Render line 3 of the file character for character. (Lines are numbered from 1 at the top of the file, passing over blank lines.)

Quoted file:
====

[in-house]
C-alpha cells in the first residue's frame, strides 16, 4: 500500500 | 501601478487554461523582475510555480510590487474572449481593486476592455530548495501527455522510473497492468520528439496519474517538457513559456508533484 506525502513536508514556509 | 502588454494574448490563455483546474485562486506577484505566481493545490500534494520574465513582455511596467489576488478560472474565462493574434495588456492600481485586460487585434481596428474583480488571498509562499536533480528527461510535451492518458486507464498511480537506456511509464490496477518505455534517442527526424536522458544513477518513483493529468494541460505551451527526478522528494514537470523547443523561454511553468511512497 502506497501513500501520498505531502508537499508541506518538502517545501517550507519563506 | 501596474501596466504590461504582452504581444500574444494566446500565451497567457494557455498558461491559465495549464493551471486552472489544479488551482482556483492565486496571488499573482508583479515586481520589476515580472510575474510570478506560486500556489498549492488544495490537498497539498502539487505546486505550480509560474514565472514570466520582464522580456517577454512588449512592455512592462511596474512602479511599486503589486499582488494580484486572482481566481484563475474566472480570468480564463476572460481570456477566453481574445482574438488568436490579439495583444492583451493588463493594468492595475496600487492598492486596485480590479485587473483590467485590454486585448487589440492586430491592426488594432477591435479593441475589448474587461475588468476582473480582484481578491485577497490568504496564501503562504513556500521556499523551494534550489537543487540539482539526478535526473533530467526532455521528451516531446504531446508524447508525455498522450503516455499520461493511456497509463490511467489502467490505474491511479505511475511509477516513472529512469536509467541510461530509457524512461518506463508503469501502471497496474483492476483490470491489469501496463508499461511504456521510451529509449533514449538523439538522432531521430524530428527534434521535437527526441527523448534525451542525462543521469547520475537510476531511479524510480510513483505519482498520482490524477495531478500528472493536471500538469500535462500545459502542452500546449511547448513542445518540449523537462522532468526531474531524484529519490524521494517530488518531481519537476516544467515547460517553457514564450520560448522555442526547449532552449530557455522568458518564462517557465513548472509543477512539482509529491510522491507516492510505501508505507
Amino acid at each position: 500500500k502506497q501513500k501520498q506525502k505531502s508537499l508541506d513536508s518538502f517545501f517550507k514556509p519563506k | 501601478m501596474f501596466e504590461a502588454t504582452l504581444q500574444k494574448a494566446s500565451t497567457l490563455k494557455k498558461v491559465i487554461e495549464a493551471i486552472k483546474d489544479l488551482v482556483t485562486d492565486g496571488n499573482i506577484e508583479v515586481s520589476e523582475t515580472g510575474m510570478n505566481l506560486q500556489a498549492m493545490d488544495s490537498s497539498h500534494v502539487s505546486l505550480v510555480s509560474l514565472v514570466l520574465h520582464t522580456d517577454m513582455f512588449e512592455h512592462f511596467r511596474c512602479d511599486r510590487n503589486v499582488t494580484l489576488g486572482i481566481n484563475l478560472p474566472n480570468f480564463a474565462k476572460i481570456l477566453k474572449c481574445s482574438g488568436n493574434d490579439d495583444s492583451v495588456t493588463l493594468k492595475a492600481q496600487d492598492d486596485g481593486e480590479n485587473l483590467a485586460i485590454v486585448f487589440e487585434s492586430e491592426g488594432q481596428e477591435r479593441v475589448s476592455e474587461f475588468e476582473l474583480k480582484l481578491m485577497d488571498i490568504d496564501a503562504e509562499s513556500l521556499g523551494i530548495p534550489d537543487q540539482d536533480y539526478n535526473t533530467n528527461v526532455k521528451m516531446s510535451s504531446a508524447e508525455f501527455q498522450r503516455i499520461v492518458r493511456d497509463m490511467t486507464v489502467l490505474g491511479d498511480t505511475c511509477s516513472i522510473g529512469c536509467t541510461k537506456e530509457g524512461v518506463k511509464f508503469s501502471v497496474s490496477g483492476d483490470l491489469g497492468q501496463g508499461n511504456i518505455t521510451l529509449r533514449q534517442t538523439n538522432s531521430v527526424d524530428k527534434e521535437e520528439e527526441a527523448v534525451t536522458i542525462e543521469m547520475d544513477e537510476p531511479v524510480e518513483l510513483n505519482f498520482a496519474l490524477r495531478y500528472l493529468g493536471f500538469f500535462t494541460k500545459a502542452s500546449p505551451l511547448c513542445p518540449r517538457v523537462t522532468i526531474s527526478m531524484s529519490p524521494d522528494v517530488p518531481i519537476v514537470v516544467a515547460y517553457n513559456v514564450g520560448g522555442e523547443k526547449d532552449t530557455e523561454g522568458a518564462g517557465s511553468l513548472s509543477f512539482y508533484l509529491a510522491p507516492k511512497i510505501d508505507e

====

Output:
Amino acid at each position: 500500500k502506497q501513500k501520498q506525502k505531502s508537499l508541506d513536508s518538502f517545501f517550507k514556509p519563506k | 501601478m501596474f501596466e504590461a502588454t504582452l504581444q500574444k494574448a494566446s500565451t497567457l490563455k494557455k498558461v491559465i487554461e495549464a493551471i486552472k483546474d489544479l488551482v482556483t485562486d492565486g496571488n499573482i506577484e508583479v515586481s520589476e523582475t515580472g510575474m510570478n505566481l506560486q500556489a498549492m493545490d488544495s490537498s497539498h500534494v502539487s505546486l505550480v510555480s509560474l514565472v514570466l520574465h520582464t522580456d517577454m513582455f512588449e512592455h512592462f511596467r511596474c512602479d511599486r510590487n503589486v499582488t494580484l489576488g486572482i481566481n484563475l478560472p474566472n480570468f480564463a474565462k476572460i481570456l477566453k474572449c481574445s482574438g488568436n493574434d490579439d495583444s492583451v495588456t493588463l493594468k492595475a492600481q496600487d492598492d486596485g481593486e480590479n485587473l483590467a485586460i485590454v486585448f487589440e487585434s492586430e491592426g488594432q481596428e477591435r479593441v475589448s476592455e474587461f475588468e476582473l474583480k480582484l481578491m485577497d488571498i490568504d496564501a503562504e509562499s513556500l521556499g523551494i530548495p534550489d537543487q540539482d536533480y539526478n535526473t533530467n528527461v526532455k521528451m516531446s510535451s504531446a508524447e508525455f501527455q498522450r503516455i499520461v492518458r493511456d497509463m490511467t486507464v489502467l490505474g491511479d498511480t505511475c511509477s516513472i522510473g529512469c536509467t541510461k537506456e530509457g524512461v518506463k511509464f508503469s501502471v497496474s490496477g483492476d483490470l491489469g497492468q501496463g508499461n511504456i518505455t521510451l529509449r533514449q534517442t538523439n538522432s531521430v527526424d524530428k527534434e521535437e520528439e527526441a527523448v534525451t536522458i542525462e543521469m547520475d544513477e537510476p531511479v524510480e518513483l510513483n505519482f498520482a496519474l490524477r495531478y500528472l493529468g493536471f500538469f500535462t494541460k500545459a502542452s500546449p505551451l511547448c513542445p518540449r517538457v523537462t522532468i526531474s527526478m531524484s529519490p524521494d522528494v517530488p518531481i519537476v514537470v516544467a515547460y517553457n513559456v514564450g520560448g522555442e523547443k526547449d532552449t530557455e523561454g522568458a518564462g517557465s511553468l513548472s509543477f512539482y508533484l509529491a510522491p507516492k511512497i510505501d508505507e